Biggest Ships Have ‘Robust’ Regulation, Are Safe, UN’s IMO Says
Tuesday, 07 February 2012 | 00:00
The world’s largest ships are robustly regulated and safe to sail even as their dimensions expand, according to the United Nations agency that sets global maritime rules.
Regulators haven’t let vessels, especially cruise ships, get so large that they present a hazard, according to Koji Sekimizu, secretary-general of the London-based International Maritime Organization. The growing size of vessels is under scrutiny after the Costa Concordia cruise ship grounded last month, killing at least 17 people. China tightened rules last week that have restricted the world’s biggest iron-ore carriers from calling at its ports, citing “hidden dangers.”
“I think our standards are very robust,” Sekimizu said in a Feb. 2 interview in London, insisting such developments don’t reflect any shortcomings in the IMO’s rules covering ship design and safety. “We haven’t established any limitation based on scale when it comes to safety requirements, however, we can make sure all the ships are safe.”
The IMO’s remit includes ensuring the safety of and preventing pollution from a global fleet that it says exceeds 100,000 vessels and carries 90 percent of global trade. It’s up to the commercial market to decide the most appropriate size for vessels and the IMO won’t impose restrictions, Sekimizu said.
The Costa Concordia, measuring 290 meters (951 feet) in length, was carrying 4,200 passengers and crew on a Mediterranean cruise when it struck rocks on Jan. 13 near Giglio, Italy. The ship, owned by Carnival Corp., the largest cruise line owner, has berths for 3,780 passengers, the fourth- biggest by that measure, according to data from Clarkson Research Services, a division of the world’s largest shipbroker. The Oasis of the Seas and the Allure of the Seas, each with 5,400 berths and owned by Royal Caribbean Cruises Ltd., are the largest, the data show. The Norwegian Epic, with 4,200 berths, is third.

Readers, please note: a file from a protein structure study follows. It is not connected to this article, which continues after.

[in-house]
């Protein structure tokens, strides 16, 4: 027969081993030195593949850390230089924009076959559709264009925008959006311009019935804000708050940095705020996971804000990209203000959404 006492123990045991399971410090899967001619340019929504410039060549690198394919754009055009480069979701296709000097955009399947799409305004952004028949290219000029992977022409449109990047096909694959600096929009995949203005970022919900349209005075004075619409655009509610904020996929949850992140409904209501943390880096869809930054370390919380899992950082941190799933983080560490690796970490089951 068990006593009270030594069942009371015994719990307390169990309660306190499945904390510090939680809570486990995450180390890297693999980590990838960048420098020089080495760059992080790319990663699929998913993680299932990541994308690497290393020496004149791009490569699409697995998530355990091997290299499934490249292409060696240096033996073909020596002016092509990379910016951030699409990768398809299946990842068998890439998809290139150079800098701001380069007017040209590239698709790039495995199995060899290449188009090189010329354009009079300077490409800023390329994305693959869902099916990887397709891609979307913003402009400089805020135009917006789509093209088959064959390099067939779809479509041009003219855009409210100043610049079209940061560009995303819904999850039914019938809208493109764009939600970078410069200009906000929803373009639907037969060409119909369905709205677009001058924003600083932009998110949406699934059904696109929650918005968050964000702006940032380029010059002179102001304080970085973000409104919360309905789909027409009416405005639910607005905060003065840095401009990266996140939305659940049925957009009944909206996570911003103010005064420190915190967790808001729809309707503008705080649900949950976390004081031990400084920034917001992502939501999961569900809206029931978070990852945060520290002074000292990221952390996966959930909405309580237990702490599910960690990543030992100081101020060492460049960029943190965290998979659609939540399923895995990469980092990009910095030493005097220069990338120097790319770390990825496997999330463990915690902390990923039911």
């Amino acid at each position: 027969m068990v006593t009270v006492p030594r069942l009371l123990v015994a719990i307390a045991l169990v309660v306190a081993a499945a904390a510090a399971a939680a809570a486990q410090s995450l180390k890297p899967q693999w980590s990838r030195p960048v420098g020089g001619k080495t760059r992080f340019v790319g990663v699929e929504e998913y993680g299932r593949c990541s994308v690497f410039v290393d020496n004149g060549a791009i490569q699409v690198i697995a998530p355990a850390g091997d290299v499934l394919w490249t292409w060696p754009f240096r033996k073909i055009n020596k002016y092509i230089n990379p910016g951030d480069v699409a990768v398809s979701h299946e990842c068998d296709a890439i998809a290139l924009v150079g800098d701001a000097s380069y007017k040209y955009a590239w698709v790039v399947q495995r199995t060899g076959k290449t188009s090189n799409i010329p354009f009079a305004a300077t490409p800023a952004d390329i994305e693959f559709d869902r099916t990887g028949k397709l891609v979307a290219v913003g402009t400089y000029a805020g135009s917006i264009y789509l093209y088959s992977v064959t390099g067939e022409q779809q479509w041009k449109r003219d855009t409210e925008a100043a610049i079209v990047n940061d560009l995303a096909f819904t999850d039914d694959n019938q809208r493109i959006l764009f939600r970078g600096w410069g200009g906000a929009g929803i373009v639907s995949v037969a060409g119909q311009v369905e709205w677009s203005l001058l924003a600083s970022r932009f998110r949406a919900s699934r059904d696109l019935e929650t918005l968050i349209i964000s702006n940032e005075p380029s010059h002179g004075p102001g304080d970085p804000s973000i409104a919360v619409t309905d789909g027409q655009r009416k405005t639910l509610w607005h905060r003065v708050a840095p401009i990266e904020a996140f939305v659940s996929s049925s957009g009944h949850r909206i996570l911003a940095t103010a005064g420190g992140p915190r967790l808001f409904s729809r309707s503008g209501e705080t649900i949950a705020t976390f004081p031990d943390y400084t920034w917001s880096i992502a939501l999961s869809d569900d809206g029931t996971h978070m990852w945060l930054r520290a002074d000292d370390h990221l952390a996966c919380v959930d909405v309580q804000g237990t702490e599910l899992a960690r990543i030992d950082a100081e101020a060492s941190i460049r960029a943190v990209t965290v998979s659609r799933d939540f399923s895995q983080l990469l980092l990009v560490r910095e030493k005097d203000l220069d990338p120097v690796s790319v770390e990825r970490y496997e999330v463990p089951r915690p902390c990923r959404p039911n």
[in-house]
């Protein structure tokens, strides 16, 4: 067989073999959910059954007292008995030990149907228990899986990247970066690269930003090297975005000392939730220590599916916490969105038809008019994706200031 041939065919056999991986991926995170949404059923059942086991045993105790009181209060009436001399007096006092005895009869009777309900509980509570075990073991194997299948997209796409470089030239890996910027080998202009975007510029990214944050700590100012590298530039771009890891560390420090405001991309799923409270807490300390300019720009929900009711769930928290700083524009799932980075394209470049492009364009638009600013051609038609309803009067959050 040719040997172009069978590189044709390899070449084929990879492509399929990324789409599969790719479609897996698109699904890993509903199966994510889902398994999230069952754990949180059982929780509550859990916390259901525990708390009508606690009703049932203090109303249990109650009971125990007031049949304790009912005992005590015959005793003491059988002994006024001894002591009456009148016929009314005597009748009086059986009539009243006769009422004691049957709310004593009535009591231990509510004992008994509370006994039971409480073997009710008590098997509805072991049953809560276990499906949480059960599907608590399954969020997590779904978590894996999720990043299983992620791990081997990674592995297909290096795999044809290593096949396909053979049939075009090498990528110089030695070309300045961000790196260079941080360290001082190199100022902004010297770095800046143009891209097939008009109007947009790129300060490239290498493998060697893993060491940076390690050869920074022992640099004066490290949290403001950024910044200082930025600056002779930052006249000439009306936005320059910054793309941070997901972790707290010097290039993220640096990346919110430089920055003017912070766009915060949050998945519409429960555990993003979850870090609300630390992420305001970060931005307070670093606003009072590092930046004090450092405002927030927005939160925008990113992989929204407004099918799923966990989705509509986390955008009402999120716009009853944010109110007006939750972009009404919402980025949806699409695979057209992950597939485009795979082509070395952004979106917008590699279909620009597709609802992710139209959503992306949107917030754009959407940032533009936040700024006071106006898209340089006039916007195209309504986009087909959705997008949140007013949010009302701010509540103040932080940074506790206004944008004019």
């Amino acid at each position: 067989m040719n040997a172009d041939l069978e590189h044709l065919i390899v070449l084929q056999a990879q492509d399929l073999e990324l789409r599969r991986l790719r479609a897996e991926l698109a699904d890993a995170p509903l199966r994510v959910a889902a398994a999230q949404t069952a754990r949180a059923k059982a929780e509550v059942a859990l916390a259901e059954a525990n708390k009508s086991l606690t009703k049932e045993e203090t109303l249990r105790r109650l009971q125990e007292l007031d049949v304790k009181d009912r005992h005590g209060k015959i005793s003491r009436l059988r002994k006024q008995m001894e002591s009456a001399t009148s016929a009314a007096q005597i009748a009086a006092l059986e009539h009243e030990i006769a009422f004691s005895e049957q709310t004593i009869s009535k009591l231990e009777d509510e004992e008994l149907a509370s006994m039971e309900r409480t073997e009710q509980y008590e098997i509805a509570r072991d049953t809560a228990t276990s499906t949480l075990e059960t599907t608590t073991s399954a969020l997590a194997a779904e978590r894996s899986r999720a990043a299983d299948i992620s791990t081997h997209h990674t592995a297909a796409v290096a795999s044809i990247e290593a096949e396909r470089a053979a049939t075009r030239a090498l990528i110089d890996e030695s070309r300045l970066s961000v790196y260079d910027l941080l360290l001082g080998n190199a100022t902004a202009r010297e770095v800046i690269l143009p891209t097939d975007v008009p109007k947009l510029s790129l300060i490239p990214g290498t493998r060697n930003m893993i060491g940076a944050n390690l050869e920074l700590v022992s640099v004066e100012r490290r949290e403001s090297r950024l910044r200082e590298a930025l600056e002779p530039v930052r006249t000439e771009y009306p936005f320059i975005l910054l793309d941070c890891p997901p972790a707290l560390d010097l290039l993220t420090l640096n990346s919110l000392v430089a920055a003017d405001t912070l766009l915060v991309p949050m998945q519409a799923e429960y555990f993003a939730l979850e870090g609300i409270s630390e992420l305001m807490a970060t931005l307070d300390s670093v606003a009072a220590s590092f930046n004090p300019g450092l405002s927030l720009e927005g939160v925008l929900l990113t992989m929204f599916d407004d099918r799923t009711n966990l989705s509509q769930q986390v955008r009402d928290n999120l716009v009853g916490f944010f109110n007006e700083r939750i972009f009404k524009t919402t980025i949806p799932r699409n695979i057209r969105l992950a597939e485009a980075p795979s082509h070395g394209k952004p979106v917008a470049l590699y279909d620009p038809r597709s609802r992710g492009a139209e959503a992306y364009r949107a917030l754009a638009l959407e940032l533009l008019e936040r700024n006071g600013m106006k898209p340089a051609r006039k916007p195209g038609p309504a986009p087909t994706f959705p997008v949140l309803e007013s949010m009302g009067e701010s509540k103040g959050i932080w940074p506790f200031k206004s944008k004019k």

Sekimizu, director of the IMO’s safety division from 2004 until his appointment as secretary-general in December, said the agency spent a decade developing rules for the largest cruise ships that were implemented in 2010. He urged against pre- judging the cause of the Costa Concordia grounding, and said he expected to learn the outcome of the Italian authorities’ inquiries into the incident in “several months.”
Six of the world’s largest ore carriers started trading over the past 10 months. All are controlled by Rio de Janeiro- based miner Vale SA, which is building a fleet of 35 such vessels so it can better control costs shipping ore to Asia from Brazil. The so-called Valemaxes measure 362 meters in length and are 65 meters wide, with capacity to carry 400,000 metric tons of ore, according to data from IHS Fairplay.
Ore Carrier’s Leak
One vessel, Vale Beijing, developed a leak while loading its maiden cargo of ore in early December after a ballast tank cracked. It hasn’t undertaken any voyages since the accident, ship tracking data compiled by Bloomberg show.
Efforts to reduce the cost of transporting manufactured goods are also swelling the capacities of container ships. Vessels able to carry as many as 15,500 20-foot boxes first began trading in 2007, according to Clarkson. Maersk Line, the world’s largest container carrier, ordered even bigger ships a year ago. The carrier is building a fleet of 20 vessels each able to haul 18,000 20-foot boxes. The vessels will measure 400 meters in length, according to the company’s website.
Japanese shipbuilders in the early 1970s contemplated building oil tankers that could carry as many as 6 million barrels of crude, nearly three times larger than today’s biggest vessels, until declining crude prices prompted a rethink, Sekimizu said. Today’s tankers are smaller than the biggest vessels built in the 1970s as the market, not regulators, decided what was practical, Sekimizu said.